A lunch-time crowd of several hundred people broke into applause yesterday as a majestic Canadian schooner struck its sails and edged toward an aging pier in Old Town Alexandria. A junior high school band began playing the Canadian national anthem.

Some said they had waited for hours to see the Bluenose II, a 180-foot replica of the Canadian Grand Banks vessel that dominated international fishermen races more than 50 years ago.

And some, like Justin Vick of Annandale, said they were just lucky enough to spot the ship's towering wooden masts above the Potomac waterfront restaurants and decided to investigate.

"I come down here all the time. I saw the ship so I thought I would just come down," said Vick.

"I think this is going to be interesting."

The Bluenose II came to Alexandria as part of the second annual Alexandria Red Cross Waterfront Festival, which opens to the public at 10 a.m. today.

The festival's purpose is to raise money for the charity.

"Last year about 15,000 people attended the festival, but it rained all weekend," said festival president Rob Whittle. "This year, if the weather holds out, we are hoping to double that figure."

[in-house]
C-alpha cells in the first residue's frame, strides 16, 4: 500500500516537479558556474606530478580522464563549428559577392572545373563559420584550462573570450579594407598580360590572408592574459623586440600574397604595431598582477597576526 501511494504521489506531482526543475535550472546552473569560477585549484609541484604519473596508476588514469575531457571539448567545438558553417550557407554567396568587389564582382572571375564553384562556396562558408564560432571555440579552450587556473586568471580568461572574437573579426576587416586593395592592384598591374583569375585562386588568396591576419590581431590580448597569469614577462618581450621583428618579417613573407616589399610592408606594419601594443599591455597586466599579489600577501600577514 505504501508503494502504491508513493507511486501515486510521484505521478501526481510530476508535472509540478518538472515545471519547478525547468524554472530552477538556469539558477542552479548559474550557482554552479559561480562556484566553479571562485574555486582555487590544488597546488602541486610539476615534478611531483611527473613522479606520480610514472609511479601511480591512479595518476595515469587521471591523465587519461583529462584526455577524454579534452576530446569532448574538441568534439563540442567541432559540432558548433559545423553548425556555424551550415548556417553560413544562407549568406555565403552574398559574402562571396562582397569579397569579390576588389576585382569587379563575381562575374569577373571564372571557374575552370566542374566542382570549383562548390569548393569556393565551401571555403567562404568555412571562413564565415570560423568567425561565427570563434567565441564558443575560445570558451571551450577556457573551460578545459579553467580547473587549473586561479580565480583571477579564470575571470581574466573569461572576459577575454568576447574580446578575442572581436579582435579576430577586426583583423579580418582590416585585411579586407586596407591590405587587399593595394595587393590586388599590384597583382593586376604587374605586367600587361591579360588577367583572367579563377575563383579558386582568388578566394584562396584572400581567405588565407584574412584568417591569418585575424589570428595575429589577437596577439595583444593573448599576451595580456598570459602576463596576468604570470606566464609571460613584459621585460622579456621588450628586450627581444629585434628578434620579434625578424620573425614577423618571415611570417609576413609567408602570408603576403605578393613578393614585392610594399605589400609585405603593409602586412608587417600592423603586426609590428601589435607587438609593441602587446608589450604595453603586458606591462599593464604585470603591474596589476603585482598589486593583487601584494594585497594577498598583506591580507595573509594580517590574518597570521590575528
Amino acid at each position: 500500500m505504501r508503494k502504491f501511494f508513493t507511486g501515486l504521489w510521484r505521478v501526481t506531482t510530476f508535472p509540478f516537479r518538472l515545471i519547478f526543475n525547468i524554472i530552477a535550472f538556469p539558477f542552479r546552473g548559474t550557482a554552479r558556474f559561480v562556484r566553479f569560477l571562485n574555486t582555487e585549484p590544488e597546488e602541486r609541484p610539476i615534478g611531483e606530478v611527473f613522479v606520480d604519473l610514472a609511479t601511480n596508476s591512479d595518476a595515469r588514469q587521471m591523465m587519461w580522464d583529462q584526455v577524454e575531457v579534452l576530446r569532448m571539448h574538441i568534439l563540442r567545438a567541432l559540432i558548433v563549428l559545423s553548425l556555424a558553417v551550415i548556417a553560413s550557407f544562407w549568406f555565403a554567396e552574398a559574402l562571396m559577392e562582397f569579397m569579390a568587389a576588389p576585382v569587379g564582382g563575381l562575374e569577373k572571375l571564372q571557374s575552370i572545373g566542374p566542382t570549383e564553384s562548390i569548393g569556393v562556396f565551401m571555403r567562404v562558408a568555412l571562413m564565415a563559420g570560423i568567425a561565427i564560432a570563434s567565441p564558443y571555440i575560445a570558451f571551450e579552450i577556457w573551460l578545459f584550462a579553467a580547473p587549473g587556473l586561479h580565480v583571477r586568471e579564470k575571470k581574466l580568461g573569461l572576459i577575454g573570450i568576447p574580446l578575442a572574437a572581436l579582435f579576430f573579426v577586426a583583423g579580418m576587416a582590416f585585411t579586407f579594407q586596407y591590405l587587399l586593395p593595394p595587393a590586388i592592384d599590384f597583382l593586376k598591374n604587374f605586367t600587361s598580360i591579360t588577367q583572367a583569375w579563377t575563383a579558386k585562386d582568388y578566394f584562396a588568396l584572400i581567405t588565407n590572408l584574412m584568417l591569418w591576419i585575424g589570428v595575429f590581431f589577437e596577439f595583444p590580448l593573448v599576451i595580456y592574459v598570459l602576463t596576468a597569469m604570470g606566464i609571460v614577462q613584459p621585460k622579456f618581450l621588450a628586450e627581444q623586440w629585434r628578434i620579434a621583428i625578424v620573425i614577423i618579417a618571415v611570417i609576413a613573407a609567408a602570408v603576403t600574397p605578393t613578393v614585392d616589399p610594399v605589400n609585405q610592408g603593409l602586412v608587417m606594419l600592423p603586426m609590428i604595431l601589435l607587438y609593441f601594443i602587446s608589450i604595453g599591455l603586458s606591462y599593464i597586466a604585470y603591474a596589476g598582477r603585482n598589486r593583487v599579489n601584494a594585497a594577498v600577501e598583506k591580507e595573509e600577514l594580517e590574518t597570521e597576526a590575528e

But as Red Cross volunteers and festival exhibitors began to set up booths and tables under large tents yesterday, the skies darkened and rain began to fall.

The National Weather Service is predicting a soggy weekend.

Nonetheless, festival organizers were optimistic.

Besides the Bluenose, six other sailing vessels, including two replicas of 10th century Viking ships, will be on exhibit at Alexandria's north pier, located directly behind the Torpedo Factory Art Center complex at North Union and Cameron streets.

A simulated air-sea helicopter rescue, a City Council canoe race on the Potomac, fireworks, almost continuous live music and a 6.2-mile footrace are also planned for the festival, which ends tomorrow.

"Through celebrations like this people can really get together and collectively appreciate one another," said B.C. Mays, a festival organizer.